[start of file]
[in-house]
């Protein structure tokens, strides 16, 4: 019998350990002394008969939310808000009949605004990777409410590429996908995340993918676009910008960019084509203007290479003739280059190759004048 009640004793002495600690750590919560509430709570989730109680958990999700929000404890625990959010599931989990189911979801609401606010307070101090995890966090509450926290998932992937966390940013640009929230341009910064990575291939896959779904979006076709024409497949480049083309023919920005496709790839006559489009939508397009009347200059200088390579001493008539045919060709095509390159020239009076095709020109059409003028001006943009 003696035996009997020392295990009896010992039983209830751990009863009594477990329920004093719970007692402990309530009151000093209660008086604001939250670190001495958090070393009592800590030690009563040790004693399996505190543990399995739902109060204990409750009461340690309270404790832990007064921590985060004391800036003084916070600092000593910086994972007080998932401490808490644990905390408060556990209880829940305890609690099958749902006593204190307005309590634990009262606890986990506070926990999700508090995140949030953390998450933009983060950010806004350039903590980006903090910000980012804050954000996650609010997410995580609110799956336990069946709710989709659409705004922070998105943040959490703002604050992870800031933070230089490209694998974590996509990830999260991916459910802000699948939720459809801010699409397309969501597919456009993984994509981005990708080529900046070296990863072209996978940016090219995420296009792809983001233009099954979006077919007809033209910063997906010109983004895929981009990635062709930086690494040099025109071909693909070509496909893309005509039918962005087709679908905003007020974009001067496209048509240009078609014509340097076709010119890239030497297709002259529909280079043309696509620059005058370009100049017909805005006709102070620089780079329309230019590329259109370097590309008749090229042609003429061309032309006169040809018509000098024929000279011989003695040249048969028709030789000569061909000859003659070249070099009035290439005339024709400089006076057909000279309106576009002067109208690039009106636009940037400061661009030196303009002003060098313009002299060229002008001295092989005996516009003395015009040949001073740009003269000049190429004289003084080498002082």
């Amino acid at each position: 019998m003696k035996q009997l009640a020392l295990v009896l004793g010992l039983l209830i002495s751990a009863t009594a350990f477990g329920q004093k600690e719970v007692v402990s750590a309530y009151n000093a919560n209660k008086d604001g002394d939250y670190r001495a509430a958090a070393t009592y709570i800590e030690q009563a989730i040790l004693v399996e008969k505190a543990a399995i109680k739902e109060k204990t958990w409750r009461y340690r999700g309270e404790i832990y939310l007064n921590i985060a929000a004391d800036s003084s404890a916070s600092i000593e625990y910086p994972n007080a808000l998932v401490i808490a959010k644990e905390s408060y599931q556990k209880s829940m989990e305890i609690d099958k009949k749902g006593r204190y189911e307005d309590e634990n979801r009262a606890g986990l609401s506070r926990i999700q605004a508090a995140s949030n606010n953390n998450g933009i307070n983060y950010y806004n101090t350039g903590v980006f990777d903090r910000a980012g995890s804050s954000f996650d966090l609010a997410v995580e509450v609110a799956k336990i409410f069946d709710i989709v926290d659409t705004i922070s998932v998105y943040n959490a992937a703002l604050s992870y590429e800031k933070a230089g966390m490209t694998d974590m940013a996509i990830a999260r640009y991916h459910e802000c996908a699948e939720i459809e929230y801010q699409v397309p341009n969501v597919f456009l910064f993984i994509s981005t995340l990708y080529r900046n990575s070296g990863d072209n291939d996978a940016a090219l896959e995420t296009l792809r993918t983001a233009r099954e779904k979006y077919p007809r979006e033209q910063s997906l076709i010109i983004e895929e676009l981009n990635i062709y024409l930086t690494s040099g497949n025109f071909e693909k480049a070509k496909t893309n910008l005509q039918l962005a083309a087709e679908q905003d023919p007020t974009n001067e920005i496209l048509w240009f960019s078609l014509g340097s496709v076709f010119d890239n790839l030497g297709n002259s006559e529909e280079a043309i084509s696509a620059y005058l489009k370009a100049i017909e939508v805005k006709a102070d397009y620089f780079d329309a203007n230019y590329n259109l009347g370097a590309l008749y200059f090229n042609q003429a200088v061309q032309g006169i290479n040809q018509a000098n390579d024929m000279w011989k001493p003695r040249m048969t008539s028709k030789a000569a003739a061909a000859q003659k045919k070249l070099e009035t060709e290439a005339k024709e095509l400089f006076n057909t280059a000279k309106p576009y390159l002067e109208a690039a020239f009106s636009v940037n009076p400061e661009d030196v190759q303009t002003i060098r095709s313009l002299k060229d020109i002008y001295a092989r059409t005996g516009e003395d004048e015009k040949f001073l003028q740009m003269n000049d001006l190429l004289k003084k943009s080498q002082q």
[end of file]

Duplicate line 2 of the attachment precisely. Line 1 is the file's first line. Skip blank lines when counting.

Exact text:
């Protein structure tokens, strides 16, 4: 019998350990002394008969939310808000009949605004990777409410590429996908995340993918676009910008960019084509203007290479003739280059190759004048 009640004793002495600690750590919560509430709570989730109680958990999700929000404890625990959010599931989990189911979801609401606010307070101090995890966090509450926290998932992937966390940013640009929230341009910064990575291939896959779904979006076709024409497949480049083309023919920005496709790839006559489009939508397009009347200059200088390579001493008539045919060709095509390159020239009076095709020109059409003028001006943009 003696035996009997020392295990009896010992039983209830751990009863009594477990329920004093719970007692402990309530009151000093209660008086604001939250670190001495958090070393009592800590030690009563040790004693399996505190543990399995739902109060204990409750009461340690309270404790832990007064921590985060004391800036003084916070600092000593910086994972007080998932401490808490644990905390408060556990209880829940305890609690099958749902006593204190307005309590634990009262606890986990506070926990999700508090995140949030953390998450933009983060950010806004350039903590980006903090910000980012804050954000996650609010997410995580609110799956336990069946709710989709659409705004922070998105943040959490703002604050992870800031933070230089490209694998974590996509990830999260991916459910802000699948939720459809801010699409397309969501597919456009993984994509981005990708080529900046070296990863072209996978940016090219995420296009792809983001233009099954979006077919007809033209910063997906010109983004895929981009990635062709930086690494040099025109071909693909070509496909893309005509039918962005087709679908905003007020974009001067496209048509240009078609014509340097076709010119890239030497297709002259529909280079043309696509620059005058370009100049017909805005006709102070620089780079329309230019590329259109370097590309008749090229042609003429061309032309006169040809018509000098024929000279011989003695040249048969028709030789000569061909000859003659070249070099009035290439005339024709400089006076057909000279309106576009002067109208690039009106636009940037400061661009030196303009002003060098313009002299060229002008001295092989005996516009003395015009040949001073740009003269000049190429004289003084080498002082």